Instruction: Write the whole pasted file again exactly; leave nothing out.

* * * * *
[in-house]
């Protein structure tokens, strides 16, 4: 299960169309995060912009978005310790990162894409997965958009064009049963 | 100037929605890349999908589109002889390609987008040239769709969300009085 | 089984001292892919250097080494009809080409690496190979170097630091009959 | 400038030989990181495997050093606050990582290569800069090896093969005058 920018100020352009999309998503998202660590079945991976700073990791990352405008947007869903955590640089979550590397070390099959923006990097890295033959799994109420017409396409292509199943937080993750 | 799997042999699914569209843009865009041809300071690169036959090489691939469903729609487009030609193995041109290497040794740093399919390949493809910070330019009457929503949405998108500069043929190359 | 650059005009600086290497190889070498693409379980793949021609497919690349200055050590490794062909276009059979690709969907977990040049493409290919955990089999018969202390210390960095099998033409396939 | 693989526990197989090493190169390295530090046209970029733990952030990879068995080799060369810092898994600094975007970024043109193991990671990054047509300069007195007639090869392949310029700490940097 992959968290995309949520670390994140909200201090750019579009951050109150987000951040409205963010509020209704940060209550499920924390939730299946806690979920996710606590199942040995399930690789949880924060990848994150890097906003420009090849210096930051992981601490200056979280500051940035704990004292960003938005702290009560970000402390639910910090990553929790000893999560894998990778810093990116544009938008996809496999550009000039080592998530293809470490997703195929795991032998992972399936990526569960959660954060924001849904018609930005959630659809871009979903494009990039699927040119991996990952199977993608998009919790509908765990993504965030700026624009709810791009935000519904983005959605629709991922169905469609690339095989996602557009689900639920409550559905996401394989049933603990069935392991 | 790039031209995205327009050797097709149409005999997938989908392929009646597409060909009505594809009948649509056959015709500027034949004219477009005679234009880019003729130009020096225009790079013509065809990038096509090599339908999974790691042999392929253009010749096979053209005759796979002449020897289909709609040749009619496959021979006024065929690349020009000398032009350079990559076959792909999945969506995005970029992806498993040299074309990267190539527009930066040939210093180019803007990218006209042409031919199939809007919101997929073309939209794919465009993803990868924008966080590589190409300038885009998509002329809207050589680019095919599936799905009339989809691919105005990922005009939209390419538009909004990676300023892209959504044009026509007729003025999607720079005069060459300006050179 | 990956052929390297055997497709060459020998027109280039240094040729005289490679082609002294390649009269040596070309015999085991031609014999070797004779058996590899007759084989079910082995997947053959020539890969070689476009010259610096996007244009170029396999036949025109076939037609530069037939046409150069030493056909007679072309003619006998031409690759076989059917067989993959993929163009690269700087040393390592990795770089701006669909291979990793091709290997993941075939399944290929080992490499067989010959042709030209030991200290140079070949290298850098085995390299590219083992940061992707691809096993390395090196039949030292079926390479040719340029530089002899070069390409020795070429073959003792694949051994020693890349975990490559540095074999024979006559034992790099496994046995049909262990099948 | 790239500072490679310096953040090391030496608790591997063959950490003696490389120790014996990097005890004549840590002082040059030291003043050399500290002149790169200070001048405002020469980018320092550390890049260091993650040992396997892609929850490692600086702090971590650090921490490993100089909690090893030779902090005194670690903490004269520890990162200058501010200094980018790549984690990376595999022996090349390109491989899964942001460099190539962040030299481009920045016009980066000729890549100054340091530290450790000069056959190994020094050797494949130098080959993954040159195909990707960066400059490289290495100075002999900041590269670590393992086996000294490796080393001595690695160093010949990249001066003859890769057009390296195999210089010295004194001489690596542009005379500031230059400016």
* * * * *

[in-house]
């Protein structure tokens, strides 16, 4: 299960169309995060912009978005310790990162894409997965958009064009049963 | 100037929605890349999908589109002889390609987008040239769709969300009085 | 089984001292892919250097080494009809080409690496190979170097630091009959 | 400038030989990181495997050093606050990582290569800069090896093969005058 920018100020352009999309998503998202660590079945991976700073990791990352405008947007869903955590640089979550590397070390099959923006990097890295033959799994109420017409396409292509199943937080993750 | 799997042999699914569209843009865009041809300071690169036959090489691939469903729609487009030609193995041109290497040794740093399919390949493809910070330019009457929503949405998108500069043929190359 | 650059005009600086290497190889070498693409379980793949021609497919690349200055050590490794062909276009059979690709969907977990040049493409290919955990089999018969202390210390960095099998033409396939 | 693989526990197989090493190169390295530090046209970029733990952030990879068995080799060369810092898994600094975007970024043109193991990671990054047509300069007195007639090869392949310029700490940097 992959968290995309949520670390994140909200201090750019579009951050109150987000951040409205963010509020209704940060209550499920924390939730299946806690979920996710606590199942040995399930690789949880924060990848994150890097906003420009090849210096930051992981601490200056979280500051940035704990004292960003938005702290009560970000402390639910910090990553929790000893999560894998990778810093990116544009938008996809496999550009000039080592998530293809470490997703195929795991032998992972399936990526569960959660954060924001849904018609930005959630659809871009979903494009990039699927040119991996990952199977993608998009919790509908765990993504965030700026624009709810791009935000519904983005959605629709991922169905469609690339095989996602557009689900639920409550559905996401394989049933603990069935392991 | 790039031209995205327009050797097709149409005999997938989908392929009646597409060909009505594809009948649509056959015709500027034949004219477009005679234009880019003729130009020096225009790079013509065809990038096509090599339908999974790691042999392929253009010749096979053209005759796979002449020897289909709609040749009619496959021979006024065929690349020009000398032009350079990559076959792909999945969506995005970029992806498993040299074309990267190539527009930066040939210093180019803007990218006209042409031919199939809007919101997929073309939209794919465009993803990868924008966080590589190409300038885009998509002329809207050589680019095919599936799905009339989809691919105005990922005009939209390419538009909004990676300023892209959504044009026509007729003025999607720079005069060459300006050179 | 990956052929390297055997497709060459020998027109280039240094040729005289490679082609002294390649009269040596070309015999085991031609014999070797004779058996590899007759084989079910082995997947053959020539890969070689476009010259610096996007244009170029396999036949025109076939037609530069037939046409150069030493056909007679072309003619006998031409690759076989059917067989993959993929163009690269700087040393390592990795770089701006669909291979990793091709290997993941075939399944290929080992490499067989010959042709030209030991200290140079070949290298850098085995390299590219083992940061992707691809096993390395090196039949030292079926390479040719340029530089002899070069390409020795070429073959003792694949051994020693890349975990490559540095074999024979006559034992790099496994046995049909262990099948 | 790239500072490679310096953040090391030496608790591997063959950490003696490389120790014996990097005890004549840590002082040059030291003043050399500290002149790169200070001048405002020469980018320092550390890049260091993650040992396997892609929850490692600086702090971590650090921490490993100089909690090893030779902090005194670690903490004269520890990162200058501010200094980018790549984690990376595999022996090349390109491989899964942001460099190539962040030299481009920045016009980066000729890549100054340091530290450790000069056959190994020094050797494949130098080959993954040159195909990707960066400059490289290495100075002999900041590269670590393992086996000294490796080393001595690695160093010949990249001066003859890769057009390296195999210089010295004194001489690596542009005379500031230059400016």